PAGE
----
The Icelandic horse is one of the more iconic aspects of Iceland. Dating back to the 9th and 10th centuries, these horses are a distinct breed to the island and the only type of horse that’s allowed on the island. Even Icelandic horses that leave aren’t allowed to return for fear of disease.
The Icelandic horse has a wonderful personality. They are naturally playful, good tempered, and are simply a joy to be around. Stopping by any pasture and hopping out of the car will almost certainly result in horses coming over to greet you and seek your undivided attention. More intrepid visitors can jump the fence and interact with the horses without any divide. I was initially scared to “jump the fence” and stroll into the pasture, probably because a similar act in the States would almost certainly result in a verbal barrage if not an actual volley of gunfire. However, the people of Iceland are far more even tempered about such things and you may even find that your foray into pasture paparazzi may net interesting conversations with locals.
Once committed to the pasture, I was immediately surrounded by horses seeking attention or just otherwise inquisitive of me, my camera, and my pack. Licking and nudging wasn’t uncommon, so expect that you may get a little horse snot on you! At one point, I had no fewer than four horses surrounding me. The horses get so close and are so inquisitive that it’s a challenge to frame good shots. I often found myself backing up to keep the subject in view. Having a companion to keep the horses attention was helpful, so bring friends who love horses!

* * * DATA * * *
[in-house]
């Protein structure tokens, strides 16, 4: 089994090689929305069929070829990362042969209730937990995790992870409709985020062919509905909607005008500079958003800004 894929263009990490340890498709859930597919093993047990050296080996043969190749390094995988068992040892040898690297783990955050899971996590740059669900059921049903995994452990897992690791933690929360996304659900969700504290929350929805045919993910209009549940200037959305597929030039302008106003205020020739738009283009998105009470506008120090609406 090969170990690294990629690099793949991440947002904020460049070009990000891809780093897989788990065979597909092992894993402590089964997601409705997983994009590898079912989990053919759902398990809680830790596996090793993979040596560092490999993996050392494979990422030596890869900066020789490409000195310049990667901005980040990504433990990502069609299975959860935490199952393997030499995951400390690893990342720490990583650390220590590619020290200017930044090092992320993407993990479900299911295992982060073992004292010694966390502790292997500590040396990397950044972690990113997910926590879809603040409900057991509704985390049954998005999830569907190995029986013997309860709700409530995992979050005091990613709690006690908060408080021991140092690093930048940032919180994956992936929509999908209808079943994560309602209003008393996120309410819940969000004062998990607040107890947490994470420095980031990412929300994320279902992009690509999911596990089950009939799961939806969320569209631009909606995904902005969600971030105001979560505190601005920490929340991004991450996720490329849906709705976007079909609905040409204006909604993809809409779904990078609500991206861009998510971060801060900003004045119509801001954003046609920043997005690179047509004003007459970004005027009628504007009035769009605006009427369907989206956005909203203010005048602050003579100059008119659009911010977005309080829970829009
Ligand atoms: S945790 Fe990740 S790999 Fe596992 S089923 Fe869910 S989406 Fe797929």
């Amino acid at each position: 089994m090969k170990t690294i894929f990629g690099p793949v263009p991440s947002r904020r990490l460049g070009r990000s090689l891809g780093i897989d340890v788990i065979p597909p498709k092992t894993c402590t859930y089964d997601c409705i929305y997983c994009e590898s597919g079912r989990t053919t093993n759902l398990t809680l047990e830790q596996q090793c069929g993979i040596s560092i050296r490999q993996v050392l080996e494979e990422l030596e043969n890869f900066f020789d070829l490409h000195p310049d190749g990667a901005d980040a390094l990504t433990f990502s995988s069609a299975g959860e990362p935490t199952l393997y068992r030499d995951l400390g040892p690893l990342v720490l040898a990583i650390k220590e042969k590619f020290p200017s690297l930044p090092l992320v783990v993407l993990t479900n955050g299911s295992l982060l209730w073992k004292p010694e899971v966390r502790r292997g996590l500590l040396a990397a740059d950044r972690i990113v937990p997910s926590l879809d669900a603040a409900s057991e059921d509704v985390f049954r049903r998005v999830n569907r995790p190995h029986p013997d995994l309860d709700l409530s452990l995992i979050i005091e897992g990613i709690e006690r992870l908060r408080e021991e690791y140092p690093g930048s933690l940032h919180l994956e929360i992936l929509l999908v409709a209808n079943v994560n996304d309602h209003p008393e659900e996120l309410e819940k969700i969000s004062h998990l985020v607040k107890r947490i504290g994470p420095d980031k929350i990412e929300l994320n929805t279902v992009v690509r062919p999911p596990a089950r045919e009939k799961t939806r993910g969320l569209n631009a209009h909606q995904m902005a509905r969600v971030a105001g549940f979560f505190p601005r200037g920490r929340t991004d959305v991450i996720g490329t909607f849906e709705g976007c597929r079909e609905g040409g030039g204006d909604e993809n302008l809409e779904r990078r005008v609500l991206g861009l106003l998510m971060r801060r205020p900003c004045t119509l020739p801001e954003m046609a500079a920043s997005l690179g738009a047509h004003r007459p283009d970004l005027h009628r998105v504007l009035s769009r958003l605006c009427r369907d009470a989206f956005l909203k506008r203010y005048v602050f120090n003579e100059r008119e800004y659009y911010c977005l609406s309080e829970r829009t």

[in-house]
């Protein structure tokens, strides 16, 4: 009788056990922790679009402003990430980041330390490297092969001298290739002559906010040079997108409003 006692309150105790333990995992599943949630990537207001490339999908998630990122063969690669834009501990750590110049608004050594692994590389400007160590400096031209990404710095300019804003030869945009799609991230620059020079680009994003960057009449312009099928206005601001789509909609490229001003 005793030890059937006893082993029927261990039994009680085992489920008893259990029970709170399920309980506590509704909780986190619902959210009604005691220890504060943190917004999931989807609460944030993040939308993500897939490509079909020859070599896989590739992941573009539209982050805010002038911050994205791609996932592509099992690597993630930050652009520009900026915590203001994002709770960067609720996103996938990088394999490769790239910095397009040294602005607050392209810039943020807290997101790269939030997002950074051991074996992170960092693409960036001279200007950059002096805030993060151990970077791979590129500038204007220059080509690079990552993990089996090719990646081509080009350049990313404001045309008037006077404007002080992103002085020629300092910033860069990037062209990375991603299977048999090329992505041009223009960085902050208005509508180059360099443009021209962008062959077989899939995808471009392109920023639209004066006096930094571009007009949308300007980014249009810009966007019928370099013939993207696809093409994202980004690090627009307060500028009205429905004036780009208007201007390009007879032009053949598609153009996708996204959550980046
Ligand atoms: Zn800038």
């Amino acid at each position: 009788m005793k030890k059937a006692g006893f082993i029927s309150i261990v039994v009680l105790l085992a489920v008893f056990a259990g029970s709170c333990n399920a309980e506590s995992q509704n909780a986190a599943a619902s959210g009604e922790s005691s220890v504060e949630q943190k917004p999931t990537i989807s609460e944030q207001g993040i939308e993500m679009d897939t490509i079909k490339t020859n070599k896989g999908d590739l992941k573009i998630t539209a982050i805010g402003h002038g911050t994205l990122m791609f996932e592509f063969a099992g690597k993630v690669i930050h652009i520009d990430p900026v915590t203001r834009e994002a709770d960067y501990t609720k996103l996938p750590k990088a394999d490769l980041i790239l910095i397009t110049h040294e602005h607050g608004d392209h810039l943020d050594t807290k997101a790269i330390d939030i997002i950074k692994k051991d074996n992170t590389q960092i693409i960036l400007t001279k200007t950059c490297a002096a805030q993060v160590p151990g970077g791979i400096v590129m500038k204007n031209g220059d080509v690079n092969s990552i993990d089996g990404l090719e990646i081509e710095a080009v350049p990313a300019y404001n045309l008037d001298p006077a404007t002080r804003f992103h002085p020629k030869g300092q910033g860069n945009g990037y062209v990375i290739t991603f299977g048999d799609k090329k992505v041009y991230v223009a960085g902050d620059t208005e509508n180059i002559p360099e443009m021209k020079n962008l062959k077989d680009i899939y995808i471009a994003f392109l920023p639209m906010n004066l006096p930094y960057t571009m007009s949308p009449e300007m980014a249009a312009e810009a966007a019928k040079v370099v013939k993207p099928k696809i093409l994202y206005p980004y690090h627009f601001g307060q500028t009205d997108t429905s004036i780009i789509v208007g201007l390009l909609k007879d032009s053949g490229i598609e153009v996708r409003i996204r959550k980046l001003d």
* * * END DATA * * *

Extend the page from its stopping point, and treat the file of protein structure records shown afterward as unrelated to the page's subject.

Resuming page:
(photo by Anne Archambault)
Icelandic horses are also as hearty as they are playful. The weather in Iceland can be brutally cold and is often rainy and windy. These horses come custom built with thick winter coats and a sturdy, stoic disposition that suits the weather perfectly. As such, it’s not uncommon to turn around and find one of the herd striking an almost kingly pose. It’s not hard to see why the ancient vikings respected these horses and incorporated them into Norse mythology.
I’d dare to say that no trip to Iceland is really complete without a stop to see Icelandic horses. They’re simply a joy to interact with and photograph. If Iceland is on your bucket list, don’t let yourself leave without some time in a pasture!